AMSTERDAM — When Barry Vingerling asked his employers at the Anne Frank House whether it was okay for him to start coming to work wearing a kippah, he did it mostly as a courtesy.
“I hadn’t expected this to be an issue,” Vingerling, 25, told the Dutch-Jewish NIW weekly in an interview. “I work at the house of Anne Frank, who had to hide because of her identity. Should I have to hide mine in that same house?”
His bosses’ answer to this question appeared to be “yes.” Suggesting at first that he wear a hat on top of his skullcap, they dithered for six months on whether to allow it before Vingerling forced their hand by wearing a kippah without permission.
In a statement, the Anne Frank House said it did not have a policy on the wearing of religious symbols by employees and that it needed a few months to hammer out one. They finally announced last week that they would allow employees to wear religious symbols to work.
Vingerling’s predicament may have had a happy ending. But the fuss nonetheless illustrates how Jews in Western Europe are affected by a debate usually focused on Muslims, immigration and religious tolerance.
In the Netherlands, a 2015 law made it illegal to wear face-covering clothes in schools and hospitals, government buildings and public transportation. Belgium has an even stricter policy since 2011, as does France, aimed at the Muslim niqab, or face veil.
In 2016, local authorities in France banned the wearing of a full-body bathing suit, popularly known as the “burkini,” favored by some devout Muslim women. Those bans divided French society — and its Jewish community — in an acrimonious debate.
Supporters of the ban, including Moshe Sebbag, the head rabbi of the Grand Synagogue of Paris, said the burkini was a “political statement.” But opponents said the ban was a dangerous encroachment on religious liberties that could affect French Jews, as well as Muslims and Christians.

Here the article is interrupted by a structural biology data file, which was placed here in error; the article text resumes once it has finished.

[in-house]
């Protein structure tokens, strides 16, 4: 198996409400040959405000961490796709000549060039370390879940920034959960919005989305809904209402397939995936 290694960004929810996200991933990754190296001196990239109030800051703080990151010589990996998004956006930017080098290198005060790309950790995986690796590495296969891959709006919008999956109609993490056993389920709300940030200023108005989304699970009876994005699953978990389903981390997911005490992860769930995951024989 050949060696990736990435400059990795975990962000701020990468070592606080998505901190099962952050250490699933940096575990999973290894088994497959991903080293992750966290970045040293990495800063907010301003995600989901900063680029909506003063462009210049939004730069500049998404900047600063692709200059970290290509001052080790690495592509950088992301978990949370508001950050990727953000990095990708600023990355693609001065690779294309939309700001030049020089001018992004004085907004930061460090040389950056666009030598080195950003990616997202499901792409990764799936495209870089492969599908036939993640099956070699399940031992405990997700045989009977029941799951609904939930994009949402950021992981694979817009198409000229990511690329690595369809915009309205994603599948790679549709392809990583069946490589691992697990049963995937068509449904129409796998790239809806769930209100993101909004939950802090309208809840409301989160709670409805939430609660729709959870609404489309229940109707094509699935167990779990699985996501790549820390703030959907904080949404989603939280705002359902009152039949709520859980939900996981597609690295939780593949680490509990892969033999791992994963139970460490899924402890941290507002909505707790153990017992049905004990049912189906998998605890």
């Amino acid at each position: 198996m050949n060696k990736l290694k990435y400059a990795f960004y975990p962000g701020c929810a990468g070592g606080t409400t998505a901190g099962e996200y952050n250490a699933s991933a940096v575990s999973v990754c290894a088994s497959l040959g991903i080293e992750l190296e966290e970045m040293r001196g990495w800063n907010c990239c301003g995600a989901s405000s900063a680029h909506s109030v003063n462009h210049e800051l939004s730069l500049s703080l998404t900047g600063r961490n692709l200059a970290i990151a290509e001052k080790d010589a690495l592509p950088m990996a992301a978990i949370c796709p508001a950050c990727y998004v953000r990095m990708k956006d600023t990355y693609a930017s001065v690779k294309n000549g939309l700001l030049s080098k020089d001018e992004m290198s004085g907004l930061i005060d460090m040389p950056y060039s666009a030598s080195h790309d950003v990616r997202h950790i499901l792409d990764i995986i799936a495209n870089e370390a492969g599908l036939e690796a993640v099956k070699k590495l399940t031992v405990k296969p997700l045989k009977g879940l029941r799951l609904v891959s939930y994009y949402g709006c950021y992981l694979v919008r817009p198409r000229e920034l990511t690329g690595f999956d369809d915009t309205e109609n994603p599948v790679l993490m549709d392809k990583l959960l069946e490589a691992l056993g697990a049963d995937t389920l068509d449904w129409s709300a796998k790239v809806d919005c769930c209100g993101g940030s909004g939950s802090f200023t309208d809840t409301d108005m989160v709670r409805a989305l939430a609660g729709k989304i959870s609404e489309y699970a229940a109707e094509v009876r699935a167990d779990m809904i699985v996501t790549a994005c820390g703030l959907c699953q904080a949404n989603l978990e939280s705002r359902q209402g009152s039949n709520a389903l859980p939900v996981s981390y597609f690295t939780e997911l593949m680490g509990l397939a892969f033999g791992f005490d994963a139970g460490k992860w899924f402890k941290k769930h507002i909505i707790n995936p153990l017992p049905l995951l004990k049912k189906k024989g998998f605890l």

Back in Amsterdam, the kippah issue pitted two key institutions preserving the memory of Anne Frank against each other.
The Anne Frank Fonds in Basel, a foundation set up by Anne Frank’s father, Otto, and which holds the copyright for her diary, criticized the Anne Frank House for its handling of the affair.
“Otto Frank always wanted to establish in the former annex a meeting place for young people from all over the world with their different routes to talk about peace, the future and living together,” Yves Kugelamann, a spokesperson for the Anne Frank Fonds in Basel, told JTA.
At the Anne Frank Fonds, Kugelamann added, “everybody is allowed to show his religious, cultural etc. background.” He also said his organization “can’t comment [on] other organizations’ policy,” but religious tolerance is how the Frank family “lived in the open-minded Jewish environment in Frankfurt,” where Anne was born, “and how the children where educated.”
The two groups have clashed before on a number of issues, including on how to balance Anne Frank’s particularist Jewish identity with some of her universal values.
Separately, the Anne Frank Fonds in Basel is also facing criticism for a different reason — its newly announced cooperation with a controversial organization that funds left-leaning and Arab-rights organizations in Israel, in addition to general civil society work.
The Anne Frank Fonds said earlier this month said it would contribute some of its proceeds to the New Israel Fund. The nonprofit funds groups in Israel like Breaking the Silence, made up of veterans who report what they say are violations of the Israeli army’s own policies, and Adallah, an Israeli-Arab human rights organization that frequently criticizes the government. NIF is also critical of Israel’s plans to deport tens of thousands of African asylum-seekers, leading Prime Minister Benjamin Netanyahu to accuse it of working for the “erasure of the Jewish character of Israel.”
In announcing the partnership, the Anne Frank Fonds wrote that “the New Israel Fund is the leading organization promoting democracy and equality in Israel,” and that “[t]his partnership with NIF is designed to strengthen Israeli civil society.”
Caroline Glick, a right-leaning journalist and Jerusalem Post columnist, criticized the deal in a column for Ma’ariv Friday, stating that NIF “seeks to make Israel a country devoid of singular Jewish characteristics,” whereas Frank herself was both a Dutch patriot and a proud Jew.
Kugelmann declined to say how much money the Anne Frank Fonds will give to the New Israel Fund, or whether his group will agree to fund all of the organizations receiving funding from the New Israel Fund, including Adallah and Breaking the Silence.
“We make sure that money is given in the idea and under the conditions of Anne Frank Fonds (mainly social help, education, women and children rights),” he said. The Basel-based group has “to approve [each recipient] organization. The New Israel Fund proposes projects, [then] we decide” together, he told JTA.